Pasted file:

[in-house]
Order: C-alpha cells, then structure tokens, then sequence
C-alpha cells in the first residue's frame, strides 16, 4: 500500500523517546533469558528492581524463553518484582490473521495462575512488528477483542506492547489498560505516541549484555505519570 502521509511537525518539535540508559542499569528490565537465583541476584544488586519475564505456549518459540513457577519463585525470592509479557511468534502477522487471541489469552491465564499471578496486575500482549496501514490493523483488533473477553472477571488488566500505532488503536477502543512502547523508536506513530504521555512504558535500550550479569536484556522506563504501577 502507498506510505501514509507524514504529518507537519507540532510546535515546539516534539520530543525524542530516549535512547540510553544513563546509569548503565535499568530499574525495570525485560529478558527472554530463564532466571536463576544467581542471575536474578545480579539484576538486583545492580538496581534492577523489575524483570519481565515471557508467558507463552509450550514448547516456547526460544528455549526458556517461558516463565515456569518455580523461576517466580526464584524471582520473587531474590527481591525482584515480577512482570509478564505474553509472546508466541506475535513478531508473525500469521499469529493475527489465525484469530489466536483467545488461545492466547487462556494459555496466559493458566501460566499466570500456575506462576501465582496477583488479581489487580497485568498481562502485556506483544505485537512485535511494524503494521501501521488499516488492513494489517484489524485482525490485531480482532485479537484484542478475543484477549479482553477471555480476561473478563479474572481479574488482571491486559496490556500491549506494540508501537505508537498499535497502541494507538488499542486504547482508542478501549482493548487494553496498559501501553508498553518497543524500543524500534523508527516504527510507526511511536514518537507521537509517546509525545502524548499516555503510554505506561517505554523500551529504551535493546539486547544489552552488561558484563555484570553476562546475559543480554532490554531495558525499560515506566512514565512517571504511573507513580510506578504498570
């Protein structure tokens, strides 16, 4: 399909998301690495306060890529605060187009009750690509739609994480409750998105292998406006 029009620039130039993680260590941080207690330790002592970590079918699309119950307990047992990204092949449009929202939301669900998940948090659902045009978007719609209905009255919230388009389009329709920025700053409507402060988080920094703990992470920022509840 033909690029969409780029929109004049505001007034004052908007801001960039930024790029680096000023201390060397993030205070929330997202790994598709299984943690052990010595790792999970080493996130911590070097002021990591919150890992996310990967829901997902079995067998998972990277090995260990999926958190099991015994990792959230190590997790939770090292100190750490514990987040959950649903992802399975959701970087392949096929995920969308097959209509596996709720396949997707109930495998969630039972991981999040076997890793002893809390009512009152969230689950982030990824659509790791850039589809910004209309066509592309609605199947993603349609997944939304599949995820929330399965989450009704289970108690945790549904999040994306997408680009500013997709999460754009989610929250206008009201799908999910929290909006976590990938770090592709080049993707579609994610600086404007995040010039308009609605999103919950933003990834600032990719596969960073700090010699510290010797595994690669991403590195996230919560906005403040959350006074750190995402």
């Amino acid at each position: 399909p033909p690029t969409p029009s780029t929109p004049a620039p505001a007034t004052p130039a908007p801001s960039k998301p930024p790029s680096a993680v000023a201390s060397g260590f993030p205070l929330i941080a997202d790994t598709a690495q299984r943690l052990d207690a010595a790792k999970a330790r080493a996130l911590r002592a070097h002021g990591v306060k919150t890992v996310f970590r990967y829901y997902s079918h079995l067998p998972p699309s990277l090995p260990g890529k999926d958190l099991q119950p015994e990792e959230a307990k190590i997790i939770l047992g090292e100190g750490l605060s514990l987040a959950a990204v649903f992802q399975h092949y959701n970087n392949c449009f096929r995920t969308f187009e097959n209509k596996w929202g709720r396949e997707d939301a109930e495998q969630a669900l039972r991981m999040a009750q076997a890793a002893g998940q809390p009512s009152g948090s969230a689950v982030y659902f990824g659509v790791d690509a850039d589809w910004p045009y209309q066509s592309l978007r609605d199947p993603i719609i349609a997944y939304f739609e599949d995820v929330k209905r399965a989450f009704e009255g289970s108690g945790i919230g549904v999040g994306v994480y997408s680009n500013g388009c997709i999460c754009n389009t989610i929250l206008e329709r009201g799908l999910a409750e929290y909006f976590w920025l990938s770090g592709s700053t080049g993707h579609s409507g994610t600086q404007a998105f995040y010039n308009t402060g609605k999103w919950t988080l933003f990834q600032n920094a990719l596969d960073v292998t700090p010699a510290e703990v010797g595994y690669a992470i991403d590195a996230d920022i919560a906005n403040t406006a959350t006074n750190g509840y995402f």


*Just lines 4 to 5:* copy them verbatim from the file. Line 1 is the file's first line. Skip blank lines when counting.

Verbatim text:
């Protein structure tokens, strides 16, 4: 399909998301690495306060890529605060187009009750690509739609994480409750998105292998406006 029009620039130039993680260590941080207690330790002592970590079918699309119950307990047992990204092949449009929202939301669900998940948090659902045009978007719609209905009255919230388009389009329709920025700053409507402060988080920094703990992470920022509840 033909690029969409780029929109004049505001007034004052908007801001960039930024790029680096000023201390060397993030205070929330997202790994598709299984943690052990010595790792999970080493996130911590070097002021990591919150890992996310990967829901997902079995067998998972990277090995260990999926958190099991015994990792959230190590997790939770090292100190750490514990987040959950649903992802399975959701970087392949096929995920969308097959209509596996709720396949997707109930495998969630039972991981999040076997890793002893809390009512009152969230689950982030990824659509790791850039589809910004209309066509592309609605199947993603349609997944939304599949995820929330399965989450009704289970108690945790549904999040994306997408680009500013997709999460754009989610929250206008009201799908999910929290909006976590990938770090592709080049993707579609994610600086404007995040010039308009609605999103919950933003990834600032990719596969960073700090010699510290010797595994690669991403590195996230919560906005403040959350006074750190995402």
């Amino acid at each position: 399909p033909p690029t969409p029009s780029t929109p004049a620039p505001a007034t004052p130039a908007p801001s960039k998301p930024p790029s680096a993680v000023a201390s060397g260590f993030p205070l929330i941080a997202d790994t598709a690495q299984r943690l052990d207690a010595a790792k999970a330790r080493a996130l911590r002592a070097h002021g990591v306060k919150t890992v996310f970590r990967y829901y997902s079918h079995l067998p998972p699309s990277l090995p260990g890529k999926d958190l099991q119950p015994e990792e959230a307990k190590i997790i939770l047992g090292e100190g750490l605060s514990l987040a959950a990204v649903f992802q399975h092949y959701n970087n392949c449009f096929r995920t969308f187009e097959n209509k596996w929202g709720r396949e997707d939301a109930e495998q969630a669900l039972r991981m999040a009750q076997a890793a002893g998940q809390p009512s009152g948090s969230a689950v982030y659902f990824g659509v790791d690509a850039d589809w910004p045009y209309q066509s592309l978007r609605d199947p993603i719609i349609a997944y939304f739609e599949d995820v929330k209905r399965a989450f009704e009255g289970s108690g945790i919230g549904v999040g994306v994480y997408s680009n500013g388009c997709i999460c754009n389009t989610i929250l206008e329709r009201g799908l999910a409750e929290y909006f976590w920025l990938s770090g592709s700053t080049g993707h579609s409507g994610t600086q404007a998105f995040y010039n308009t402060g609605k999103w919950t988080l933003f990834q600032n920094a990719l596969d960073v292998t700090p010699a510290e703990v010797g595994y690669a992470i991403d590195a996230d920022i919560a906005n403040t406006a959350t006074n750190g509840y995402f």